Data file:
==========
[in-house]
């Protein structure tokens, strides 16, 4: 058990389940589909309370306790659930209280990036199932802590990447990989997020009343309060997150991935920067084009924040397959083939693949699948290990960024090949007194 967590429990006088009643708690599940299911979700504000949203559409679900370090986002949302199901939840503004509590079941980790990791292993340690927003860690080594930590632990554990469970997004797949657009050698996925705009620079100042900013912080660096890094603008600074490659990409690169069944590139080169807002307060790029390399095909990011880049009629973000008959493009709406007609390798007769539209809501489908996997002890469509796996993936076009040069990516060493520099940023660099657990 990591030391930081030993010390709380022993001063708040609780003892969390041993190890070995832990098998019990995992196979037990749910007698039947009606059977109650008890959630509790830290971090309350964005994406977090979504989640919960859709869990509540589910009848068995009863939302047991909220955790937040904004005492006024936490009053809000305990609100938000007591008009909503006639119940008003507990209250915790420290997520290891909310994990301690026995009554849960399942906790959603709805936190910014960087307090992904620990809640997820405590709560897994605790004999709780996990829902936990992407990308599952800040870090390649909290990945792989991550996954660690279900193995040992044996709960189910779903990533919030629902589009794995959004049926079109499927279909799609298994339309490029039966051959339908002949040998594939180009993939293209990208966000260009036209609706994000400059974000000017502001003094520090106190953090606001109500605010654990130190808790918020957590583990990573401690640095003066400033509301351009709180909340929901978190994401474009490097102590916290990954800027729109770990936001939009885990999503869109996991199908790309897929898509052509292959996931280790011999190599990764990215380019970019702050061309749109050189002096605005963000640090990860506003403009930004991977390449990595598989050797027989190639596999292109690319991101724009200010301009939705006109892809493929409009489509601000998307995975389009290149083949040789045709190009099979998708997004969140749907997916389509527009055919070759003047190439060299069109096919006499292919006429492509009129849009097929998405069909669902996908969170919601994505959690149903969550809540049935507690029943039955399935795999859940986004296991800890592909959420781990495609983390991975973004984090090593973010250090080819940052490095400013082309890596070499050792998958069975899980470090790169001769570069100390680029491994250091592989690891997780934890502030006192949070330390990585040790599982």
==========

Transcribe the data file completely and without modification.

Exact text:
[in-house]
């Protein structure tokens, strides 16, 4: 058990389940589909309370306790659930209280990036199932802590990447990989997020009343309060997150991935920067084009924040397959083939693949699948290990960024090949007194 967590429990006088009643708690599940299911979700504000949203559409679900370090986002949302199901939840503004509590079941980790990791292993340690927003860690080594930590632990554990469970997004797949657009050698996925705009620079100042900013912080660096890094603008600074490659990409690169069944590139080169807002307060790029390399095909990011880049009629973000008959493009709406007609390798007769539209809501489908996997002890469509796996993936076009040069990516060493520099940023660099657990 990591030391930081030993010390709380022993001063708040609780003892969390041993190890070995832990098998019990995992196979037990749910007698039947009606059977109650008890959630509790830290971090309350964005994406977090979504989640919960859709869990509540589910009848068995009863939302047991909220955790937040904004005492006024936490009053809000305990609100938000007591008009909503006639119940008003507990209250915790420290997520290891909310994990301690026995009554849960399942906790959603709805936190910014960087307090992904620990809640997820405590709560897994605790004999709780996990829902936990992407990308599952800040870090390649909290990945792989991550996954660690279900193995040992044996709960189910779903990533919030629902589009794995959004049926079109499927279909799609298994339309490029039966051959339908002949040998594939180009993939293209990208966000260009036209609706994000400059974000000017502001003094520090106190953090606001109500605010654990130190808790918020957590583990990573401690640095003066400033509301351009709180909340929901978190994401474009490097102590916290990954800027729109770990936001939009885990999503869109996991199908790309897929898509052509292959996931280790011999190599990764990215380019970019702050061309749109050189002096605005963000640090990860506003403009930004991977390449990595598989050797027989190639596999292109690319991101724009200010301009939705006109892809493929409009489509601000998307995975389009290149083949040789045709190009099979998708997004969140749907997916389509527009055919070759003047190439060299069109096919006499292919006429492509009129849009097929998405069909669902996908969170919601994505959690149903969550809540049935507690029943039955399935795999859940986004296991800890592909959420781990495609983390991975973004984090090593973010250090080819940052490095400013082309890596070499050792998958069975899980470090790169001769570069100390680029491994250091592989690891997780934890502030006192949070330390990585040790599982």